23. PE International (2012) GaBi 6 software and databases. Leinfelden-Echterdingen, GermanyGoogle Scholar
  24. Ponder CS (2009) Life cycle inventory analysis of medical textiles and their role in prevention of nosocomial infections. University, North Carolina StateGoogle Scholar
  25. Rosenbaum RK et al (2008) USEtox—the UNEP-SETAC toxicity model: recommended characterisation factors for human toxicity and freshwater ecotoxicity in life cycle impact assessment. Int J Life Cycle Assess 13:532–546CrossRefGoogle Scholar
  26. Steinberger JK, Friot D, Jolliet O, Erkman S (2009) A spatially explicit life cycle inventory of the global textile chain. Int J Life Cycle Assess 14:443–455CrossRefGoogle Scholar
  27. Sun L, Yuan ZW, Jiang WL, Bi J (2010) Order scheduling optimization for printing and dyeing enterprises aiming water conservation. Syst Eng Theory Pract 30:1514–1520 (in Chinese with English abstract) Google Scholar
  28. Tang LS, Li Y, Zhang JH (2010) Partial rootzone irrigation increases water use efficiency, maintains yield and enhances economic profit of cotton in arid area. Agric Water Manag 97:1527–1533CrossRefGoogle Scholar
  29. Terinte N, Manda BMK, Taylor J, Schuster KC, Patel MK (2014) Environmental assessment of coloured fabrics and opportunities for value creation: spin-dyeing versus conventional dyeing of modal fabrics. J Clean Prod 72:127–138CrossRefGoogle Scholar
  30. Ting C (2011) Building a sustainable supply chain: an analysis of corporate social responsibility (CSR) practices in the Chinese textile and apparel industry. J Text Inst 102:837–848CrossRefGoogle Scholar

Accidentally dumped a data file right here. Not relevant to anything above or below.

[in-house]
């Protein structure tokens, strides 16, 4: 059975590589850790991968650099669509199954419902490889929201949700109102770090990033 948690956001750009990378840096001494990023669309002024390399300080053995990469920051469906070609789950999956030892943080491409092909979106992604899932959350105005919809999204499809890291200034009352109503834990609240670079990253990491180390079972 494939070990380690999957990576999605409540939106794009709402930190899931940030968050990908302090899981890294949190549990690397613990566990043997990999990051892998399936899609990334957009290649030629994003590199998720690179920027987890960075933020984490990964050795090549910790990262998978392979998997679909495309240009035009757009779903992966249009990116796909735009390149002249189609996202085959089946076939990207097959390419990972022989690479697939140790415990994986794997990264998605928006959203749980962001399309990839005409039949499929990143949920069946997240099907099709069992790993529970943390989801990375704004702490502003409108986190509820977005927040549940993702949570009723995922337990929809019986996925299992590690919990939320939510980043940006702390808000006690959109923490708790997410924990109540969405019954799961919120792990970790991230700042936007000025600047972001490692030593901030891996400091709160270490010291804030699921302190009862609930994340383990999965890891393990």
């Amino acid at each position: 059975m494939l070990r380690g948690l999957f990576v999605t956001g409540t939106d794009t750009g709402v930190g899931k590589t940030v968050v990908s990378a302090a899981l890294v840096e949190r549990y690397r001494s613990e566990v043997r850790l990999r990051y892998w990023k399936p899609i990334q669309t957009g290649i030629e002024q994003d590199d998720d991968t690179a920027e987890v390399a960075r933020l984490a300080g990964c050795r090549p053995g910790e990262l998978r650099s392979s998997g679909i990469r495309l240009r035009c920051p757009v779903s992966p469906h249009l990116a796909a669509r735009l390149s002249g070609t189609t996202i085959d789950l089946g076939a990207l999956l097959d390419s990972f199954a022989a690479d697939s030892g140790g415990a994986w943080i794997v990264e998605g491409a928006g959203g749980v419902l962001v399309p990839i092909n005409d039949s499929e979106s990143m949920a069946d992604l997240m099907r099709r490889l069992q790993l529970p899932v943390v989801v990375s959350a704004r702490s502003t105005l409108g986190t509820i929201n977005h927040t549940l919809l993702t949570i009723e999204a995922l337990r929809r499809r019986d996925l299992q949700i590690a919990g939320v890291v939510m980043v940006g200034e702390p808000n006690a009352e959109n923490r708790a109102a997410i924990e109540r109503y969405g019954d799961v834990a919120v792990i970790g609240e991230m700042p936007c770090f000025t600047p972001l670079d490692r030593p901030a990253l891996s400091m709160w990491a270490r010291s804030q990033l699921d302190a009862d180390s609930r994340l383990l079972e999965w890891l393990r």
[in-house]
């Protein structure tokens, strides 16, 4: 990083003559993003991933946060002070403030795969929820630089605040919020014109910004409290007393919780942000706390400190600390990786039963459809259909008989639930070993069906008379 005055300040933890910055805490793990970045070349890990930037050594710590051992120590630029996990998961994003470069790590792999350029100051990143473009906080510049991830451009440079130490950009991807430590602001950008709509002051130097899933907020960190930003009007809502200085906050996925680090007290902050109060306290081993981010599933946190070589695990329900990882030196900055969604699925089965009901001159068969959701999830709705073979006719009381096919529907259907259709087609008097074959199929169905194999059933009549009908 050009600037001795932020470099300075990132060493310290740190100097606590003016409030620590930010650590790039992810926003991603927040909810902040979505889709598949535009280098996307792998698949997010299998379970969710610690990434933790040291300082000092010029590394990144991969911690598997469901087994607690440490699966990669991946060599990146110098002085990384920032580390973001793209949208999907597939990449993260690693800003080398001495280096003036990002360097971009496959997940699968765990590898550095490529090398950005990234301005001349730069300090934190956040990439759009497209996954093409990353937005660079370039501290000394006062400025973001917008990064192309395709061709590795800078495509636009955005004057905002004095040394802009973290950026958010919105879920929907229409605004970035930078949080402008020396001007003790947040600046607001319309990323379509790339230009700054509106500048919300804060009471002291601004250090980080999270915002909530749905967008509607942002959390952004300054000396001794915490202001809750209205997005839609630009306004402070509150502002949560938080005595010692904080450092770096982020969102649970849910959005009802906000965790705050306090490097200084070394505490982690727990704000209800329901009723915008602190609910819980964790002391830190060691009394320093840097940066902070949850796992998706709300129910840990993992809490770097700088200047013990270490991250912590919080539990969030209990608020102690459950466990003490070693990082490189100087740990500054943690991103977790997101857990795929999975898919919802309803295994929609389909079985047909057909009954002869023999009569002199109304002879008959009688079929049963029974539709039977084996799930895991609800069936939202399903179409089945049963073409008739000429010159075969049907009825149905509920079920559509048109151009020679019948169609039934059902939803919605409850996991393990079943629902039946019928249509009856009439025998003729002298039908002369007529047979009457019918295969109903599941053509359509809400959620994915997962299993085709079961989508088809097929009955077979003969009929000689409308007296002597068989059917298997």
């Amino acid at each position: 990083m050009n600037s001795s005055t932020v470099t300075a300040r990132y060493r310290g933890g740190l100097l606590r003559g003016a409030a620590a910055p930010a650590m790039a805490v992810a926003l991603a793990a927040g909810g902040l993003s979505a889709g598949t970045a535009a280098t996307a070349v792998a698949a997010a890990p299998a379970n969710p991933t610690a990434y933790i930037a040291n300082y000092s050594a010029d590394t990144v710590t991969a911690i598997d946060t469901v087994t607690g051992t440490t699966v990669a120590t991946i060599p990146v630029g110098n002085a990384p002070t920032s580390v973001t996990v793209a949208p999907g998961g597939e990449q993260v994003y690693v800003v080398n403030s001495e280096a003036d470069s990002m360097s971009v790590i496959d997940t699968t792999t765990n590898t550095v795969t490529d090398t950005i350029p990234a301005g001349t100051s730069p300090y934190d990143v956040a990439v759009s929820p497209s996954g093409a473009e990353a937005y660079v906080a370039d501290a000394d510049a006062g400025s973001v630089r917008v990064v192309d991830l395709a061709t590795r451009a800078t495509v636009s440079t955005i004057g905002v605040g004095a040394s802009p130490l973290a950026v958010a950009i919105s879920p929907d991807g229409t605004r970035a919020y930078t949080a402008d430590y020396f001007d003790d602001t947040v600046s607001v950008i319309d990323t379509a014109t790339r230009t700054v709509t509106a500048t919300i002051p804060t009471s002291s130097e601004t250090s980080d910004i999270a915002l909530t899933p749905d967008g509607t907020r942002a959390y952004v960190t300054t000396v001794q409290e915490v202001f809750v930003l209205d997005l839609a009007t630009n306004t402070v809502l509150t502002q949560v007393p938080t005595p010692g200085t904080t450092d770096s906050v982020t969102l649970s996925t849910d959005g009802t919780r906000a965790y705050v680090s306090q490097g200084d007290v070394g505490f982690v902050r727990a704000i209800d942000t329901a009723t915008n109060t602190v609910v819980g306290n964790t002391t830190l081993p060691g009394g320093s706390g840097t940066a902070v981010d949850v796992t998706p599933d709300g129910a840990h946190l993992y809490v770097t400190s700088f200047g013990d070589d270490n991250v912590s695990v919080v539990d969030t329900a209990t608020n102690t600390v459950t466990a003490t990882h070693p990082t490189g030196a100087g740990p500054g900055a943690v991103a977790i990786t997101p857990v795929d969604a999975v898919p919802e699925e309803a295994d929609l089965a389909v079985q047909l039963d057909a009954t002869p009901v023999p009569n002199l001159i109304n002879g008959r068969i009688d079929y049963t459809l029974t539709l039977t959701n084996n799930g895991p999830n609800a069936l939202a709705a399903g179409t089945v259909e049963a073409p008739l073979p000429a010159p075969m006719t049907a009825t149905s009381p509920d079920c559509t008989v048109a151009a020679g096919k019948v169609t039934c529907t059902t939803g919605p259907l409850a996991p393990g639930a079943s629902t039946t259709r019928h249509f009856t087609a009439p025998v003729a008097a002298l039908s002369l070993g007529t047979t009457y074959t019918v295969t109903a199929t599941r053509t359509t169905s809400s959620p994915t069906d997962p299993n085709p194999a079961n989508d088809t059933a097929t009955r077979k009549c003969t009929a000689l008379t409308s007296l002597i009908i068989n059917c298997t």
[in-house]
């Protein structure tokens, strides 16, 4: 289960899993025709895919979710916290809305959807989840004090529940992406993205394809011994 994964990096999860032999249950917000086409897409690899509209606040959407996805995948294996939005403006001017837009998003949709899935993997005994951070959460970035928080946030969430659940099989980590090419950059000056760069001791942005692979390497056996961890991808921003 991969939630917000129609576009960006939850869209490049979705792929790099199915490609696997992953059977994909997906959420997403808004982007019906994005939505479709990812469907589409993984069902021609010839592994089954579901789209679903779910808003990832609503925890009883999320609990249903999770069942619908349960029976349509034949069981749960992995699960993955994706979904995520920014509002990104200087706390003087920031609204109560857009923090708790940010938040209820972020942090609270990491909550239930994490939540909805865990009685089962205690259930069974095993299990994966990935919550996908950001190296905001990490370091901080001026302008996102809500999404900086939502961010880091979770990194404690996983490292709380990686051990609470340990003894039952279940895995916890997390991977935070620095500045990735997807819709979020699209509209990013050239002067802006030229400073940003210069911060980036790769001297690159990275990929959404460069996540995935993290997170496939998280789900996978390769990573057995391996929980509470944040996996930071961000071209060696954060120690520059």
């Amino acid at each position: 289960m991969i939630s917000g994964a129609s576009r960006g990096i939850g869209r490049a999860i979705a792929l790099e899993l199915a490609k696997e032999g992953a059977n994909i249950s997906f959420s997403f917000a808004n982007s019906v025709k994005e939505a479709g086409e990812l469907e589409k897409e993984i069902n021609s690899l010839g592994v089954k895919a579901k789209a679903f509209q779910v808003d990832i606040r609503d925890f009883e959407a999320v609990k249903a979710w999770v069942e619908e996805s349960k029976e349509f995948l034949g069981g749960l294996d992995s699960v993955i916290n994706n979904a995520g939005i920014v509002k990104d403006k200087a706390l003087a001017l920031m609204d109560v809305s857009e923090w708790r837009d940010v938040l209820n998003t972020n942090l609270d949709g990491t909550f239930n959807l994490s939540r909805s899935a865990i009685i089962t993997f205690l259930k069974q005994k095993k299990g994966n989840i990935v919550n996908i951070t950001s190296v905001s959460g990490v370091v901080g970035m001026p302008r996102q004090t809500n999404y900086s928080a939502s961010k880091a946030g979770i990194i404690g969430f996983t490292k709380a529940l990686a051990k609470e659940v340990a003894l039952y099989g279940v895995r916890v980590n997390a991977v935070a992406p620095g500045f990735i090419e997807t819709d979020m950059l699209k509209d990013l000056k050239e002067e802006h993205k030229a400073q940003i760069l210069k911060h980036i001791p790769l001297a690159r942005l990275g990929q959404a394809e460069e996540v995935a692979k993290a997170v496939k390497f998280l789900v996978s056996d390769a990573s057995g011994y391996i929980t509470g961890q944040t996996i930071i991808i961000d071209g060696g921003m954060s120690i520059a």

31. Velden NM, Patel MK, Vogtländer JG (2014) LCA benchmarking study on textiles made of cotton, polyester, nylon, acryl, or elastane. Int J Life Cycle Assess 19:331–356CrossRefGoogle Scholar
  32. Walser T, Demou E, Lang DJ, Hellweg S (2011) Prospective environmental life cycle assessment of nanosilver T-shirts. Environ Sci Technol 45:4570–4578CrossRefGoogle Scholar
  33. Weidema B, Hischier R (2006) Ecoinvent data v2. 2. St. Gallen, SwitzerlandGoogle Scholar
  34. Woolridge AC, Ward GD, Phillips PS, Collins M, Gandy S (2006) Life cycle assessment for reuse/recycling of donated waste textiles compared to use of virgin material: an UK energy saving perspective. Resour Conserv Recycl 46:94–103CrossRefGoogle Scholar
  35. World Trade Organization (2013) Time series on international trade. Accessed 23 January 2015
  36. Wu GH (2012) Calculation and analysis of fossil energy consumption carbon emissions —taking Jinan as an example. Theory J:61–65 (in Chinese)Google Scholar
  37. Yang HQ, Cui WG (2010) Cotton industry in China, status and development strategies. Crops:13–17 (in Chinese with English abstract)Google Scholar
  38. Yuan ZW, Zhu YN, Shi JK, Liu X, Huang L (2012) Life-cycle assessment of continuous pad-dyeing technology for cotton fabrics. Int J Life Cycle Assess 18:659–672CrossRefGoogle Scholar
  39. Zhao XT, Hong TH, Lei OY (1997) Mathematical model of water conservation of the washing machine. Math Practice Theory 27:71–75 (in Chinese) Google Scholar

Copyright information

© Springer-Verlag Berlin Heidelberg 2015

Authors and Affiliations

  1. 1.State Key Laboratory of Pollution Control and Resources Reuse, School of the EnvironmentNanjing UniversityNanjingChina

Personalised recommendations